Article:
In his first English-language book, The Fourth Political Theory, Russian professor and geo-political theorist Alexander Dugin continues his struggle against the Atlanticist-supported ’global liberal hegemony.’ From a Southern nationalist point of view, there is certainly a great deal to like about the professor’s ideas.
Dugin presents a summary of his thesis in the book’s introduction where he explains that politics today is a thing of the past. Liberalism has completely prevailed against all competing ideologies; nothing now stands against it. By ‘liberalism,’ Dugin explains that he means both its Left and Right forms (encompassing the entire acceptable range of political thought in the West today). As previously explained in detail here on SNN, liberalism was the first of the modern ideologies, and if Dugin is correct, it was also the last, having defeated all others. However, it is now no more. According to Dugin, liberalism ‘always insisted on de-emphasising the importance of politics’ and ‘made the decision to abolish politics completely after its triumph.’ As it did so, it essentially ceased to be, ‘penetrating the very flesh of the social fabric, which became suffused with liberalism and, in turn, it began to seem like the natural order of things.’ Liberalism left behind its ideological form and became a lifestyle based on ‘consumerism, individualism and a postmodern manifestation of the fragmented and sub-political being.’ Dugin goes on to note the great difficulty of those who oppose the present order: ‘Those who do not agree with liberalism find themselves in a difficult situation – the triumphant enemy has dissolved and disappeared; now they are left struggling against the air. How can one engage in politics, if there is no politics?’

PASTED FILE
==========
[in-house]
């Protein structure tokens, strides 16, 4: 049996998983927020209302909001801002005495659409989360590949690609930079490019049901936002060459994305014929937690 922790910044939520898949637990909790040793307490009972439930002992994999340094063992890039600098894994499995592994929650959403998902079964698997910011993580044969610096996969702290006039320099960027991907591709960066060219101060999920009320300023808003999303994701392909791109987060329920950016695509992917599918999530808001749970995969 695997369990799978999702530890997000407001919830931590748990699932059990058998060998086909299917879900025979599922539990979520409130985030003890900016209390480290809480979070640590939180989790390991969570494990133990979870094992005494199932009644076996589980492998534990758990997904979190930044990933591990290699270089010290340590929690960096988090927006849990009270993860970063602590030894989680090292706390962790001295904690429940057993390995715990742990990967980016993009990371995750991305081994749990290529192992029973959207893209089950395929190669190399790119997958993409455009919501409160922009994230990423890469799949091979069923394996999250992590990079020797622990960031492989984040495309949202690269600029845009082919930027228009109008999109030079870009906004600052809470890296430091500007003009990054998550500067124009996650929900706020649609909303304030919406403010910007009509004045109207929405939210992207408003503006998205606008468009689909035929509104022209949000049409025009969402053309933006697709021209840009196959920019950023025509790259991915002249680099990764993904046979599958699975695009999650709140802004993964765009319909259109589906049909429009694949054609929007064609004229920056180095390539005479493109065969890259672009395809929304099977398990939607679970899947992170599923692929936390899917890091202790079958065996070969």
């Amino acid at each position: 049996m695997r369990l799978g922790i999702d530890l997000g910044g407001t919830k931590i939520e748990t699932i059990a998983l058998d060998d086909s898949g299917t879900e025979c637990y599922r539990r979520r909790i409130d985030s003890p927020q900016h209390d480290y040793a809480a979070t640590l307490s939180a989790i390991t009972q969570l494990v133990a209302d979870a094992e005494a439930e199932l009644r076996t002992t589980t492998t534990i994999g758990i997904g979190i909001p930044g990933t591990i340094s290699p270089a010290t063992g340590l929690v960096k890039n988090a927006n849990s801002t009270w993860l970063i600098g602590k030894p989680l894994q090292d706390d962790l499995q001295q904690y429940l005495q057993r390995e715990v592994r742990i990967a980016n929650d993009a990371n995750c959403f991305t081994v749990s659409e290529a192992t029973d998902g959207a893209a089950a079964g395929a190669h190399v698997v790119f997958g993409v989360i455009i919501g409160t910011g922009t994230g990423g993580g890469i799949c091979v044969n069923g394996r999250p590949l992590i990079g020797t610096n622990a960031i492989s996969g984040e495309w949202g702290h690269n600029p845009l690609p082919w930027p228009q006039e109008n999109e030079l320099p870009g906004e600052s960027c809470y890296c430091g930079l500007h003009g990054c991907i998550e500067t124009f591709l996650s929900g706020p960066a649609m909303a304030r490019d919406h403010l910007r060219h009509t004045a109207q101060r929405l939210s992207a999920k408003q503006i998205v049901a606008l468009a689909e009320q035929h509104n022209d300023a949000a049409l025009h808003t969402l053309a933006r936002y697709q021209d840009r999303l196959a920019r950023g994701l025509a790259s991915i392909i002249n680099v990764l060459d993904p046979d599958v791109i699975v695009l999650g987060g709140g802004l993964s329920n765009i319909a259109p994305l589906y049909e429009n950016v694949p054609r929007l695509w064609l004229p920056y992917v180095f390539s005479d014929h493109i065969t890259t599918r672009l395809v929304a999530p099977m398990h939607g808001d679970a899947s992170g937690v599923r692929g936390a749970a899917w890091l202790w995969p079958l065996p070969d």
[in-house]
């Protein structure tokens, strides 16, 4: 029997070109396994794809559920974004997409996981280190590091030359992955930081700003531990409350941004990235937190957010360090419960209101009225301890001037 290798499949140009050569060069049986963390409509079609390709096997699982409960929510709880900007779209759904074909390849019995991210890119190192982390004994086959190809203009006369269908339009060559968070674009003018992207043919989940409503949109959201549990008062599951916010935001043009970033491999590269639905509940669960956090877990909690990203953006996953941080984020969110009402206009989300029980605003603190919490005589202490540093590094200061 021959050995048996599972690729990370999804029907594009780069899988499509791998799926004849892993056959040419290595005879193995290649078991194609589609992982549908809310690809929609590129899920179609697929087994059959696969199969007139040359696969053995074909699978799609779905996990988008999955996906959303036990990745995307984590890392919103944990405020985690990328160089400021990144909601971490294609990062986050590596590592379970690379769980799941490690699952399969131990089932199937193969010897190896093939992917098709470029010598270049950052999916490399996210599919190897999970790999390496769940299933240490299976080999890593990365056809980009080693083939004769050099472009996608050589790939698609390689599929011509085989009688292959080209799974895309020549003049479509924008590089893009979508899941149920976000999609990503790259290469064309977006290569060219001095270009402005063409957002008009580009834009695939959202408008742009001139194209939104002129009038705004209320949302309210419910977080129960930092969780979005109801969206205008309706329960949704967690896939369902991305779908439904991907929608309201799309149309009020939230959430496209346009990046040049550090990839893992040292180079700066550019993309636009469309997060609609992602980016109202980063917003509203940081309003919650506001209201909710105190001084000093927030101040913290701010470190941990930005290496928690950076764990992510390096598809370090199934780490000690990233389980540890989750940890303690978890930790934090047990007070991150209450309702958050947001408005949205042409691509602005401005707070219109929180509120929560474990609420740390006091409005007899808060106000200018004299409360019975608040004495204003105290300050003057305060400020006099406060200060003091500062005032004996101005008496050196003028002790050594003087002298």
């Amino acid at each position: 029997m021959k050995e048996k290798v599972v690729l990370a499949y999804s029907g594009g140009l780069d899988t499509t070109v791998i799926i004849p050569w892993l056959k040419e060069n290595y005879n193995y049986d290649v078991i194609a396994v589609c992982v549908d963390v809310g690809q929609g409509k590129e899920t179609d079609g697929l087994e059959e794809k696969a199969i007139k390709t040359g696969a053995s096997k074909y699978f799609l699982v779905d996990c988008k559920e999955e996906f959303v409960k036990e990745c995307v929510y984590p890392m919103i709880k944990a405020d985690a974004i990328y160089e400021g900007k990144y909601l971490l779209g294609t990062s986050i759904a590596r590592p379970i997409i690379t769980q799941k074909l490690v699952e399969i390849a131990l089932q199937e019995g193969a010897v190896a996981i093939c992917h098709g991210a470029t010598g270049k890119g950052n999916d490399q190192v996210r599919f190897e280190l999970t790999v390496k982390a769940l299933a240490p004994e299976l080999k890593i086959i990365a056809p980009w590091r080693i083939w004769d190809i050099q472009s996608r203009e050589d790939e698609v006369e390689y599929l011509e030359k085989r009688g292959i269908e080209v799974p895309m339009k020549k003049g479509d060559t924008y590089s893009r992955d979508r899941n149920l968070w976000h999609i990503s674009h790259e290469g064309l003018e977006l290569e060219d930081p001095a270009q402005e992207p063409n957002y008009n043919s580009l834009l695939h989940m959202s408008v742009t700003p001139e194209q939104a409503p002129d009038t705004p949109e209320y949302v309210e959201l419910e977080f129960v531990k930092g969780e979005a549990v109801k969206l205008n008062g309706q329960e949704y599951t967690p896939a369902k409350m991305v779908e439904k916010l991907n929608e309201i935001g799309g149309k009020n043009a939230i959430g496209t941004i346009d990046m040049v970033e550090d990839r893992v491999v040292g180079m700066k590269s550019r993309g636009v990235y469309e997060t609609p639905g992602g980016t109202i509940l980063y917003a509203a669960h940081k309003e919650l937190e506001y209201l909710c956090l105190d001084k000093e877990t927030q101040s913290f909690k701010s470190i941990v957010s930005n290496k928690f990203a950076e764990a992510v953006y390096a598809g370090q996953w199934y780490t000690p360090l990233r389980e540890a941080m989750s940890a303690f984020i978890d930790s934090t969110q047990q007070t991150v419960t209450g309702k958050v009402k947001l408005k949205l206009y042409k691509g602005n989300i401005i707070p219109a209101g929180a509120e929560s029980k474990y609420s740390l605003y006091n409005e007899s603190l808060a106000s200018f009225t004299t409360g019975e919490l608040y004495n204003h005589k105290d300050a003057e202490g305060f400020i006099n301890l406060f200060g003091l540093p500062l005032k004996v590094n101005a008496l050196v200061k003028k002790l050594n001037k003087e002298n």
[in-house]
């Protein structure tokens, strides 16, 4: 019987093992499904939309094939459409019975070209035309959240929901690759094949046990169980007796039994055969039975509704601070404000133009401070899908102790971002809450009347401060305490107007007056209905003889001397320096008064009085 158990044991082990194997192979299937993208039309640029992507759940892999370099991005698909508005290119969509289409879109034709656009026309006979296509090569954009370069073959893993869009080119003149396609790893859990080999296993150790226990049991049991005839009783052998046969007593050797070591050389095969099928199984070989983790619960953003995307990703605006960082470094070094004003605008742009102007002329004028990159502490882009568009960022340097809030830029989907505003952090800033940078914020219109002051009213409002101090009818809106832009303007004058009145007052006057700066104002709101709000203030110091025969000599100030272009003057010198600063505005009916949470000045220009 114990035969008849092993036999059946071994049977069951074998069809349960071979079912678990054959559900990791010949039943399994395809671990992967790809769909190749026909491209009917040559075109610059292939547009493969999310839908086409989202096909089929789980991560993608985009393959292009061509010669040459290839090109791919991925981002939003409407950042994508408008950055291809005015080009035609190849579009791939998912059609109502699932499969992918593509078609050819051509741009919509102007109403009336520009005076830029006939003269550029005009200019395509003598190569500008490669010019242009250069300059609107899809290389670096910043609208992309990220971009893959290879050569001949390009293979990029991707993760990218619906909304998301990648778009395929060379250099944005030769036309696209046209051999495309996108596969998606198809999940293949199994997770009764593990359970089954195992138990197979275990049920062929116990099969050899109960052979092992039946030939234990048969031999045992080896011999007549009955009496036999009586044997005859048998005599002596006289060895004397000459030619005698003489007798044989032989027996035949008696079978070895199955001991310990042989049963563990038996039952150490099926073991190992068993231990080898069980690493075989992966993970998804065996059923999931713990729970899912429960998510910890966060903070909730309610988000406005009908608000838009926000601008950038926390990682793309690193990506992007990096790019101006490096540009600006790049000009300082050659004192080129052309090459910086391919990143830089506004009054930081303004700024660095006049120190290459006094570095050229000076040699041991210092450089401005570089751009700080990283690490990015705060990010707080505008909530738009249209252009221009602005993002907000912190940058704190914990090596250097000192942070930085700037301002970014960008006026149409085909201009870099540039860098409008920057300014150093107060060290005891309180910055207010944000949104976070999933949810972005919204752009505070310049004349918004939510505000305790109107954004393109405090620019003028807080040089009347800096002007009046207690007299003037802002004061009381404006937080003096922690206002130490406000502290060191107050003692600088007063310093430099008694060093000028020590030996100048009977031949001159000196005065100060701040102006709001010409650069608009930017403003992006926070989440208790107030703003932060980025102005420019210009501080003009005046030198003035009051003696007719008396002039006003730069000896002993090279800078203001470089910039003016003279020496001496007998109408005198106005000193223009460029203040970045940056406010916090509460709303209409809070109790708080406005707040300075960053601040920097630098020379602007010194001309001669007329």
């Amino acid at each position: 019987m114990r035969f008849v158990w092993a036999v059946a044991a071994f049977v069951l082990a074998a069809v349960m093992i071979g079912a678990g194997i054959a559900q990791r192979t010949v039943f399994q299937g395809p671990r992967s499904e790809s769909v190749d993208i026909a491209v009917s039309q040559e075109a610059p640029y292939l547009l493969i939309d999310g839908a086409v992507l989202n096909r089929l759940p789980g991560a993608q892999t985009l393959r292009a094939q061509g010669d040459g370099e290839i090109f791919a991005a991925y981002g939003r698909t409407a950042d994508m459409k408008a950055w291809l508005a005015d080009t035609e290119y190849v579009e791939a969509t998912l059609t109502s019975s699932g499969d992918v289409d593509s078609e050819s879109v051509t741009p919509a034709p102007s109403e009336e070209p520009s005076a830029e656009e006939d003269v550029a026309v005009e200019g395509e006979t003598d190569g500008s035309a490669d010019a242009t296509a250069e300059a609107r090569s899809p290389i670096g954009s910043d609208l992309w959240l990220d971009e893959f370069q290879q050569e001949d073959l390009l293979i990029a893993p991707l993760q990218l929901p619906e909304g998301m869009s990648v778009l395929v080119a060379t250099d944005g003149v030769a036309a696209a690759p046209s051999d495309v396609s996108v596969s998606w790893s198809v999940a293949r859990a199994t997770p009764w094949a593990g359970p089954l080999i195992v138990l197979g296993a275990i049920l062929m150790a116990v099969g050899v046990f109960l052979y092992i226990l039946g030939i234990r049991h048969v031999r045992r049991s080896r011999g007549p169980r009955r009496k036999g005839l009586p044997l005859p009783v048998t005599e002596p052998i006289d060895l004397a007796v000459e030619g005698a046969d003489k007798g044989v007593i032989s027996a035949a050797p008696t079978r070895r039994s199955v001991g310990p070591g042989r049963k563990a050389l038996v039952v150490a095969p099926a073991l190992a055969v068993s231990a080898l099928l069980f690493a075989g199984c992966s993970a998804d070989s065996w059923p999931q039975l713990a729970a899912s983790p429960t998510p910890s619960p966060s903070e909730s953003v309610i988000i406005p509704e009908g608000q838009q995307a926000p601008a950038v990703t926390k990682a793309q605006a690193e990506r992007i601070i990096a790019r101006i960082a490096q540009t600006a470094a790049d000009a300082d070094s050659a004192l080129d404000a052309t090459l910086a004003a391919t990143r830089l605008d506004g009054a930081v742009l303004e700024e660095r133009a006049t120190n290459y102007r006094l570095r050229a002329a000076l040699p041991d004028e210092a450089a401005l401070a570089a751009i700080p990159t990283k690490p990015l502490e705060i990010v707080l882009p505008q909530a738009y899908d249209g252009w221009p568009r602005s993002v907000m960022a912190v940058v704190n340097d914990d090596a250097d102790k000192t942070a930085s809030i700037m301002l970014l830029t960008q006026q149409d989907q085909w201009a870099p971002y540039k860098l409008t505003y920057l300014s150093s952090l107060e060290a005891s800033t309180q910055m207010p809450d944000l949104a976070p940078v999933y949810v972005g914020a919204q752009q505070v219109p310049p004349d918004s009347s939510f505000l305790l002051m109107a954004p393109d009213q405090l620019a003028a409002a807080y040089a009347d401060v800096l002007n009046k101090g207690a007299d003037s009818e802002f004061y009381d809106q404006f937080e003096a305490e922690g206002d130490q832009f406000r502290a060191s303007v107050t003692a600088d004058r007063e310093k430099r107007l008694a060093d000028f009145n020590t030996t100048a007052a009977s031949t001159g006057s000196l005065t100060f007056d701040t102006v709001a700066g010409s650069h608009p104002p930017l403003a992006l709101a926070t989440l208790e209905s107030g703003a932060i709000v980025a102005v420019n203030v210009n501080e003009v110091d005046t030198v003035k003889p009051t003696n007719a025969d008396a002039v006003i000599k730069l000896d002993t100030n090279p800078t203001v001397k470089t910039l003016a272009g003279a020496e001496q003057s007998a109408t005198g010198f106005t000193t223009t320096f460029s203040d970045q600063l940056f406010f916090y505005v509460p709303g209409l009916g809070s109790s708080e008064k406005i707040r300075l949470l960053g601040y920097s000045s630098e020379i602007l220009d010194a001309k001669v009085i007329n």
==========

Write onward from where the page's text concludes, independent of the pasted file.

The professor’s answer is the title of the book. A fourth political theory is needed to resist liberalism’s global and destructive command over humanity. Dugin declares that the struggle is one against all universalisms and in defence of a multi-polar, culturally-diverse world based on ethnic communities. He makes it clear that he is not proposing a new dogma, but instead ‘a trend comprising a wide spectrum of ideas, researches, analyses, prognoses, and projects. Anyone thinking in this vein can contribute his own ideas.’ Dugin invites us to take up this work in resistance to the status quo, or what he calls ‘global liberal hegemony,’ in a crusade to vanquish post-modernity, liberalism and globalism.